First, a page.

Twin-finity and Beyond


Mary-Kate and Ashley Olsen set a Twin Trend

No, you are not making it up, and yes, it definitely seems like more and more sets of twins are being born than you recall in the past.  In fact, the CDC has revealed that the incidence of twin births continues to rise.  In 2013, 33.7 twins births occurred per thousand births, and in 2014, 33.9 occurred per thousand births.  This means 135,336 sets of twins were born in 2014 (statistics for 2015 are not yet available).  Approximately 75% of twin pregnancies are non-identical twins, which means that the two fetuses developed from two separately fertilized eggs.  In addition, the average age of first time mothers is also on the rise.  In 2013, the average age of first time mothers was 26 years old; in 2014, the average was 26.3.  Simultaneously, teen births are declining, probably due to increased education and availability to contraceptive medications and devices.

Some might presume that the connection between older mothers and increased incidence of twins can be attributed to increased fertility treatment.  However, an even stronger connection is hormonally mediated.  A Dutch study (printed in Human Reproduction) revealed that older women have higher amounts of FSH, follicle stimulating hormone.  This hormone is responsible for the development of healthy, viable eggs which can subsequently be fertilized.  The study included women who were undergoing intrauterine insemination.  Development of multiple follicles occurred in 105 of the approximate 500 study participants, and these women contained higher concentrations of FSH compared to the women who developed single follicles.

Apparently, the pituitary gland, which secretes FSH, steps up its game in the eleventh hour to perform its grand finale, so to speak.  Scientifically speaking, this gland produces greater amounts of FSH between the ages of 38 and 48 to help the few remaining viable eggs develop.  In regards to this phenomenon, Dr. Cornelius Lambalk, one of the study’s head researchers, remarked, “Advancing female age is associated with declining fertility due to decreasing numbers and quality of oocytes.  But at the same time there is a distinct increase in dizygotic [non-identical] twin rates – a seemingly paradoxical phenomenon that has not been entirely explained, until now.”

If you have recently given birth to twins, or even a single baby, chances are that you may benefit from pelvic floor physical therapy.  Pelvic floor physical therapy can help treat symptoms associated with recent pregnancy and delivery, including urinary incontinence due to muscle weakness, diastasis recti, and cesarean section or episiotomy related scar tightness, to name a few.  If you or someone you know recently gave birth, please encourage them to consult with a pelvic floor physical therapy clinic, such as Revitalize Physical Therapy, to learn more about how this treatment can expedite the healing process.  Congratulations, and I look forward to the opportunity to help you.


It is with tremendous excitement that I introduce to you The Overactive Pelvic Floor (Springer 2016), a medical textbook intended for urologists, urogynecologists, gastroenterologists, physical therapists, sex therapists, and life-long learners such as yourself.  Why am I so eager to share this textbook with you of all the many textbooks in the annals of medical literature, you may ask?  Because I co-authored Chapter 15, “Medical Therapies for the Treatment of Overactive Pelvic Floor”, along with Dr. Andrew Goldstein and Zoe Belkin (link to textbook).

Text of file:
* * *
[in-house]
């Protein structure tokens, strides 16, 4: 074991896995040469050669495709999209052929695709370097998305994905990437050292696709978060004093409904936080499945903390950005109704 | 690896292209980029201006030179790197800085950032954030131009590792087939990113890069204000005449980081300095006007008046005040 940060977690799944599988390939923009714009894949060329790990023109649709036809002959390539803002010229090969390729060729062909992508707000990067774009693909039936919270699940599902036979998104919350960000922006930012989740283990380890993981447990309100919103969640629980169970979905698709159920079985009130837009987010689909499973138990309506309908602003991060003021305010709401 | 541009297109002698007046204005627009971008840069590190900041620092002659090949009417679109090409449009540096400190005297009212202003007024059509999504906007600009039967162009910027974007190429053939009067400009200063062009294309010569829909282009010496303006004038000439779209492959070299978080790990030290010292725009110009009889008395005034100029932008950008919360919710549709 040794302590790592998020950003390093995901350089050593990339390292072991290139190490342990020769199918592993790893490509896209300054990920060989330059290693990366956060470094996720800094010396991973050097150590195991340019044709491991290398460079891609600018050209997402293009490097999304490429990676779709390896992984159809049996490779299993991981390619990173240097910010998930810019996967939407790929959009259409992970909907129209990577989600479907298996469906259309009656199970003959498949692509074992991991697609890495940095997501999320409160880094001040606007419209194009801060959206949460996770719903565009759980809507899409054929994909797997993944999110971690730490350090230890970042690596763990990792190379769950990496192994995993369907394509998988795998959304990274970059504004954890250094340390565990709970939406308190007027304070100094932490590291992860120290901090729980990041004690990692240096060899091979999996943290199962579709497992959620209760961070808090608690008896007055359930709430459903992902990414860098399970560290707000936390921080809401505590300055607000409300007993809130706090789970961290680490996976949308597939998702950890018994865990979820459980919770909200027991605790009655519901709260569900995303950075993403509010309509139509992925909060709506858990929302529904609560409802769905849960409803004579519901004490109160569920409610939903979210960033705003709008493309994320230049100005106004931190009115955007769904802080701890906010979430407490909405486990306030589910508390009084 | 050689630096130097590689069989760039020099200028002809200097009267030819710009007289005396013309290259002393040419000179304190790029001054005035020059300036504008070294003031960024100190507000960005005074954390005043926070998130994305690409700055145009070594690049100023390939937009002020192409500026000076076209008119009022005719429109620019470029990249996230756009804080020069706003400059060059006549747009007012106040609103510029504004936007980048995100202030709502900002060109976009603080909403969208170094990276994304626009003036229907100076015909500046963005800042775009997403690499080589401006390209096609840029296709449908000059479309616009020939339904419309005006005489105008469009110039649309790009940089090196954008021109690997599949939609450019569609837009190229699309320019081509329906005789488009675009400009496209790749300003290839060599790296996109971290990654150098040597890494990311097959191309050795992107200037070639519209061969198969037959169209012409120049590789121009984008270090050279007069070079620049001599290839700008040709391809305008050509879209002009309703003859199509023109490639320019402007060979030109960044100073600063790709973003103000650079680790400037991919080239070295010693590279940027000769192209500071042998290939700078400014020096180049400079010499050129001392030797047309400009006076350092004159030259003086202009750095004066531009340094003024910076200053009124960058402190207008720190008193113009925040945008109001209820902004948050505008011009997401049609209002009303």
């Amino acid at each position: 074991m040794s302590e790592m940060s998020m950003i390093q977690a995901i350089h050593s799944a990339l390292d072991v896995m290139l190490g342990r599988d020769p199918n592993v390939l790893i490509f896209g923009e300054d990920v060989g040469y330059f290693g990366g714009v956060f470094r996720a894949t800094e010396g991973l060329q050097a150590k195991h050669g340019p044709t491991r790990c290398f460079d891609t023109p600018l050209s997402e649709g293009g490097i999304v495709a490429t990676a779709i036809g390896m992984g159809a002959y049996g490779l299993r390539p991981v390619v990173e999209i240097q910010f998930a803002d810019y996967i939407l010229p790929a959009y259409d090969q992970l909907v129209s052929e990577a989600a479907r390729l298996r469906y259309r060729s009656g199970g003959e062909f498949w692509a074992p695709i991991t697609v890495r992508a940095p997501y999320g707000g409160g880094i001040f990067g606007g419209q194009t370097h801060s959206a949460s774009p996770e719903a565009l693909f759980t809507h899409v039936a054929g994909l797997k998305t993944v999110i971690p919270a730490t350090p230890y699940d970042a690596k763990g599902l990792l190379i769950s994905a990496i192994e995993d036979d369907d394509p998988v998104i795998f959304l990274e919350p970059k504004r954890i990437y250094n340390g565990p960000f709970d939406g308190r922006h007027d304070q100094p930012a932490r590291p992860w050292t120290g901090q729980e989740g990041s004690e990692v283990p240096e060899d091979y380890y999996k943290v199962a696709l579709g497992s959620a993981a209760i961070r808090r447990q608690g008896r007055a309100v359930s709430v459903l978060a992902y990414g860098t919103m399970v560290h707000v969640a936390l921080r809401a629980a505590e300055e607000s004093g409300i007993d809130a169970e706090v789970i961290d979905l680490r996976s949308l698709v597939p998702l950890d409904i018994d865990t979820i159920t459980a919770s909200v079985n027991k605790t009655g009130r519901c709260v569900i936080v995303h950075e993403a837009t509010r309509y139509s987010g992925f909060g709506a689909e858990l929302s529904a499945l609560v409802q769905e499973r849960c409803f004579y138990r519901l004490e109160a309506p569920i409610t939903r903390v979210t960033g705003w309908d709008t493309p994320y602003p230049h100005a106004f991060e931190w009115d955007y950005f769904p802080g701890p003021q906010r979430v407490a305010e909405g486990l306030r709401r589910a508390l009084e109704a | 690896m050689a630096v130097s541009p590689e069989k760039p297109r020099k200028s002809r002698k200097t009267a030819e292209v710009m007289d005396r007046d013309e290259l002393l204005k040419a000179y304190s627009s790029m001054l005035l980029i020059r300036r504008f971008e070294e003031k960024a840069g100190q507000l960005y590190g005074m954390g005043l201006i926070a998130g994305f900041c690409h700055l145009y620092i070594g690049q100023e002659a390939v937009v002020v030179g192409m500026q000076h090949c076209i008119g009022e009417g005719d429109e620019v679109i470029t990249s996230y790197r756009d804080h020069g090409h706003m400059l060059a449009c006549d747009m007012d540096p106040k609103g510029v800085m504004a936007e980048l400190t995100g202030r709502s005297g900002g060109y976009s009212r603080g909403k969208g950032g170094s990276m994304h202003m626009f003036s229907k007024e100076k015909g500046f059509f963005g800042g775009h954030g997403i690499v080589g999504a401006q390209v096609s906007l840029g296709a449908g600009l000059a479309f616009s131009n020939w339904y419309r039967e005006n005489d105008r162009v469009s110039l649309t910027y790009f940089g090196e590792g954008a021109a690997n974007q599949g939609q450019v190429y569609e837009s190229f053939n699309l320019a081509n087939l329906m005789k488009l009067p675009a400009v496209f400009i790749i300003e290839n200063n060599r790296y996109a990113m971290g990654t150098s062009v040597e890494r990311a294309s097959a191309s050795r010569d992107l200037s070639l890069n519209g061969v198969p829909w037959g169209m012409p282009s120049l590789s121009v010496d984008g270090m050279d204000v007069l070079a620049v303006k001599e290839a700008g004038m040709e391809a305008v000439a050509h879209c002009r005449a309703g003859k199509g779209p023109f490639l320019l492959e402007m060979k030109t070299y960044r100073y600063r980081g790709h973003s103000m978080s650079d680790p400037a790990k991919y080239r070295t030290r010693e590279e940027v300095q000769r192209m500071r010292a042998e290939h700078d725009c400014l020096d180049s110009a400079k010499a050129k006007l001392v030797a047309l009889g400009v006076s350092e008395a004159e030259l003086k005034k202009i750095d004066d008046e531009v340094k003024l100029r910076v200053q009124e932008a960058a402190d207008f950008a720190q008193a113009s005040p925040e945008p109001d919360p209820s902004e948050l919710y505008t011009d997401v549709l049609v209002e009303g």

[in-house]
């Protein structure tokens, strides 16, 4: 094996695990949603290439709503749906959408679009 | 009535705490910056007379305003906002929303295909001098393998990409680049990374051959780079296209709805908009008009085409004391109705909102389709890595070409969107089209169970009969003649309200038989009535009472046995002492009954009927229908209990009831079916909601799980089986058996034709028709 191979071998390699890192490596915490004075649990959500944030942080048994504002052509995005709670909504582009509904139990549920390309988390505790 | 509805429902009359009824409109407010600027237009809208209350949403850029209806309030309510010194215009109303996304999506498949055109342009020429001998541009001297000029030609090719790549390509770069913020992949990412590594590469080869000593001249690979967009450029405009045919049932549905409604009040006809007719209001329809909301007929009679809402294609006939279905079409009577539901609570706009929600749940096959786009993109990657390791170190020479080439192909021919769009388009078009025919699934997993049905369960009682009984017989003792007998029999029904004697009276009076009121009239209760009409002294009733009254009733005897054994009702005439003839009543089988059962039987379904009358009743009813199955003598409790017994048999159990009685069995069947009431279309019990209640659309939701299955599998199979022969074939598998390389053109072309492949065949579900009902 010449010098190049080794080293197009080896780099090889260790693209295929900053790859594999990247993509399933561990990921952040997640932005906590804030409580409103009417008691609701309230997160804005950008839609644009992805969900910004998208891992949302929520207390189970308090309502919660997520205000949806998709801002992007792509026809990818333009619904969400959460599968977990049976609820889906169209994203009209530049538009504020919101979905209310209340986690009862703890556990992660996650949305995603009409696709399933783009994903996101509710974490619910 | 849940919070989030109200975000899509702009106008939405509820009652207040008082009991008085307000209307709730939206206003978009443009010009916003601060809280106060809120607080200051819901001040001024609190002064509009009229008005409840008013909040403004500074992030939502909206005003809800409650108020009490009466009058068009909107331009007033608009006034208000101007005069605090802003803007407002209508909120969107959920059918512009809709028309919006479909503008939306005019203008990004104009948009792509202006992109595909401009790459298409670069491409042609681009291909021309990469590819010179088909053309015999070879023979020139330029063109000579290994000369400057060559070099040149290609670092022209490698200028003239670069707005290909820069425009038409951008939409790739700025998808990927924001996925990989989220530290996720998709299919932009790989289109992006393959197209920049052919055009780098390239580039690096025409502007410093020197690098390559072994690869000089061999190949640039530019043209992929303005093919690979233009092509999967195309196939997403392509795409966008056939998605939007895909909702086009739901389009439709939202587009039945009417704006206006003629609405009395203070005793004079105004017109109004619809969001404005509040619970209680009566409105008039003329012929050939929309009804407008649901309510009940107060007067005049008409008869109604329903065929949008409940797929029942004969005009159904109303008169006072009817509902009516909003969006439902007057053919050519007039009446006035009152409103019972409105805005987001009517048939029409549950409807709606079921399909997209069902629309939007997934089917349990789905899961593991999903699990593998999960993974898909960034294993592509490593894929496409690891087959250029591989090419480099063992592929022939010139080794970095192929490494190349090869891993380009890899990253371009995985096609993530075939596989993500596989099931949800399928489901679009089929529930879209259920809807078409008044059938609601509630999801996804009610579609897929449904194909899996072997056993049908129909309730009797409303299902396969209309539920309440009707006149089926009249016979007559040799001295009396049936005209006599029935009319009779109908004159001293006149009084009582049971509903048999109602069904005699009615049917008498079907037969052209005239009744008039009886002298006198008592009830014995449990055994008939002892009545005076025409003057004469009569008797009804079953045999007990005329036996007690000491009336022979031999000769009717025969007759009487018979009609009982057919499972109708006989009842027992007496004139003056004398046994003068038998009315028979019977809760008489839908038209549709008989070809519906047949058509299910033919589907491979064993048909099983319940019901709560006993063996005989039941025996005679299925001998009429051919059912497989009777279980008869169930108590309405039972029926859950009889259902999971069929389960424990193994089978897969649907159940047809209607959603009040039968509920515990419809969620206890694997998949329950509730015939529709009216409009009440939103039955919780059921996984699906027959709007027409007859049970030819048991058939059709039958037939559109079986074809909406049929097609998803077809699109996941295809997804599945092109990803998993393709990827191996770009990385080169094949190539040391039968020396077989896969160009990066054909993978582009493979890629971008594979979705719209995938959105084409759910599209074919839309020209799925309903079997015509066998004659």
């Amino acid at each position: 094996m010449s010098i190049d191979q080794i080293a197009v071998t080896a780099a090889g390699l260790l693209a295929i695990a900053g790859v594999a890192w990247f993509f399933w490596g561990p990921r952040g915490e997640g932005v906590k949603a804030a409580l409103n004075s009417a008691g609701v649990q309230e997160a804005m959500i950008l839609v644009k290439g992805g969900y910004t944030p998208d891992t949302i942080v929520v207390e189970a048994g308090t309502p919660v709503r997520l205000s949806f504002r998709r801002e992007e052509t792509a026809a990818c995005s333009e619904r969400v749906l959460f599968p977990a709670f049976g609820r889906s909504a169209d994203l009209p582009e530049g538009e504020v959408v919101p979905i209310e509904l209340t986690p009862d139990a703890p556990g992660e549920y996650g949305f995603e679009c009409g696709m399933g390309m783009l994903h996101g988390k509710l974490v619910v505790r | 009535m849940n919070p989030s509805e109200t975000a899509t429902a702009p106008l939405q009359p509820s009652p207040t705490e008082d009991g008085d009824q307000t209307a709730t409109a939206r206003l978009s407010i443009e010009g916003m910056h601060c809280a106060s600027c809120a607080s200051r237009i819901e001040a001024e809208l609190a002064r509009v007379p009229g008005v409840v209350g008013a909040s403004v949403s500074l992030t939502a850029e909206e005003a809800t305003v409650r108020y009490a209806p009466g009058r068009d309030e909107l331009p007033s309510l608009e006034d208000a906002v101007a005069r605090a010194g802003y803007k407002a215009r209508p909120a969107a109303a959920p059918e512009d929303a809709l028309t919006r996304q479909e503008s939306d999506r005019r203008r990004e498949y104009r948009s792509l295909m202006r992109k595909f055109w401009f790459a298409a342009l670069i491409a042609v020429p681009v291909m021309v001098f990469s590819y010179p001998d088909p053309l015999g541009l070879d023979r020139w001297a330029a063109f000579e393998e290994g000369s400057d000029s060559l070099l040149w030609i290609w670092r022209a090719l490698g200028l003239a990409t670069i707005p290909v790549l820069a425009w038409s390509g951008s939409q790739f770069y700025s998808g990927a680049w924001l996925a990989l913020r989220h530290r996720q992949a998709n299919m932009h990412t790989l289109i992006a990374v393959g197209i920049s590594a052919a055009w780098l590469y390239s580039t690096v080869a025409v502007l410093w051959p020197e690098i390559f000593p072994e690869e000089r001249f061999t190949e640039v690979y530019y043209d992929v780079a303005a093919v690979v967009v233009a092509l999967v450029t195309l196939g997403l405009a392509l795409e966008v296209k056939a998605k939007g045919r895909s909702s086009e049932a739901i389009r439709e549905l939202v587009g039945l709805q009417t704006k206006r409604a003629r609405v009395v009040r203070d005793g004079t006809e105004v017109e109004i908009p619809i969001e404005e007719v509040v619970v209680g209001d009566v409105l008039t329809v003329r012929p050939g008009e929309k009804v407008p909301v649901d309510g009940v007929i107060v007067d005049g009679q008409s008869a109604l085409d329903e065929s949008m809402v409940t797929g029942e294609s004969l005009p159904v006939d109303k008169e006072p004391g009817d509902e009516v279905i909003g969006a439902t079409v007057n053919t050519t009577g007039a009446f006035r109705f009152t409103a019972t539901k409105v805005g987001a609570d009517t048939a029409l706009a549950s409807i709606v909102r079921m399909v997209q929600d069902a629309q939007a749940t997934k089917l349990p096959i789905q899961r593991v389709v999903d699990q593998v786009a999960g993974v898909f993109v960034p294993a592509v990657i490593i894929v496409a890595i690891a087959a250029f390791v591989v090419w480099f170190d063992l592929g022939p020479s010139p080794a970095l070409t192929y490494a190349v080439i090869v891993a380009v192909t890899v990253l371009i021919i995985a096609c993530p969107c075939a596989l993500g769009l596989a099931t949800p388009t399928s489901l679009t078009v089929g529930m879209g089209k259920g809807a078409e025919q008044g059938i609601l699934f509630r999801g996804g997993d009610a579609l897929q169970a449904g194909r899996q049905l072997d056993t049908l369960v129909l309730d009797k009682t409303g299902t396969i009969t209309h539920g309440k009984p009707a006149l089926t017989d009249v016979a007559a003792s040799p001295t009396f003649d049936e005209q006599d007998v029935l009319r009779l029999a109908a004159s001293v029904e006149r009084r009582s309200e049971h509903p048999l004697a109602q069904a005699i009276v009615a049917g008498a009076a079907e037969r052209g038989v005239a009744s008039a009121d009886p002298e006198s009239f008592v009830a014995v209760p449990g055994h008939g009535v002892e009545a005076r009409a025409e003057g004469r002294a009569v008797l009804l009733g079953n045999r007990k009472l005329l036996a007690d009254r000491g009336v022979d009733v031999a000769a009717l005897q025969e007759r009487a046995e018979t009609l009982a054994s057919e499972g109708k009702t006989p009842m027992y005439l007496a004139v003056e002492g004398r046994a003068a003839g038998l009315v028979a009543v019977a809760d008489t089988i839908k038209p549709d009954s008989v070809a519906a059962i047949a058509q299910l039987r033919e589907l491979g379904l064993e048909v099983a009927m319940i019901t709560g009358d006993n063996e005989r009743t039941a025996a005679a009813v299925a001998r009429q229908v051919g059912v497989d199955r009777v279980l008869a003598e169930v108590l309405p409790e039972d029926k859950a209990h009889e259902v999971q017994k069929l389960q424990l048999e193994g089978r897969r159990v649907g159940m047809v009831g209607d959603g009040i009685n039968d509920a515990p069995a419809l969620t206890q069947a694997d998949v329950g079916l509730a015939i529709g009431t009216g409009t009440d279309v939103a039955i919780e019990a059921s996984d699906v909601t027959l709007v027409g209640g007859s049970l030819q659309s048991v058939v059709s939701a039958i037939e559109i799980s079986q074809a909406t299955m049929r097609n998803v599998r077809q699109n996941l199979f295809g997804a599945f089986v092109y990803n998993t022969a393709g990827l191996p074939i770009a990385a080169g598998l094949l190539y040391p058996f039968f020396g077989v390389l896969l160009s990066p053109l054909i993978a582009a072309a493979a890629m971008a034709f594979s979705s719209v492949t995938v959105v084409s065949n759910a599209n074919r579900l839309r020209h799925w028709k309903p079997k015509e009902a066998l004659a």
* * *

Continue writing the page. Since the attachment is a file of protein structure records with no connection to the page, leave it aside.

The editors of The Overactive Pelvic Floor are Dr. Anna Padoa, who works in the Department of Obstetrics and Gynecology at Assaf Harofe Medical Center and Talli Rosenbaum, Certified Sex Therapist, pelvic floor physical therapist, and blogger par excellence.  Both Padoa and Rosenbaum sought to provide a comprehensive analysis of the overactive pelvic floor as well as clinical guidance for treatment.  Each chapter was written by experts in their respective fields, and contributing authors incorporated the latest evidence based research regarding their respective topics.  Topics addressed include female genital pain and penetration disorders, Interstitial Cystitis and female voiding dysfunction, male chronic pelvic pain disorders, and classic and alternative physical therapy approaches to treat overactive pelvic floor, to name a few.

Co-authoring the medical therapies chapter was an extremely rewarding experience for me. First of all, it inspired me to research the latest medical advancements pertaining to my profession.  I routinely treat patients who have been prescribed diazepam suppositories, cyclobenzaprine, and amitriptyline, or who have received pelvic floor Botox injections.  I now have a more comprehensive understanding about how these medications affect the musculoskeletal system of my patients.  In addition, as a blogger, I clearly enjoy writing, and I warmly welcome opportunities which allow me to exercise the left hemisphere of my brain.  Finally, this project (which was worked on collectively for approximately one year) enabled me to collaborate with one of my favorite physicians, world renowned vulvovaginal specialist Dr. Andrew Goldstein.  I hope to have many similar future opportunities, and I eagerly await the chance to discover and disseminate additional medical information to the masses.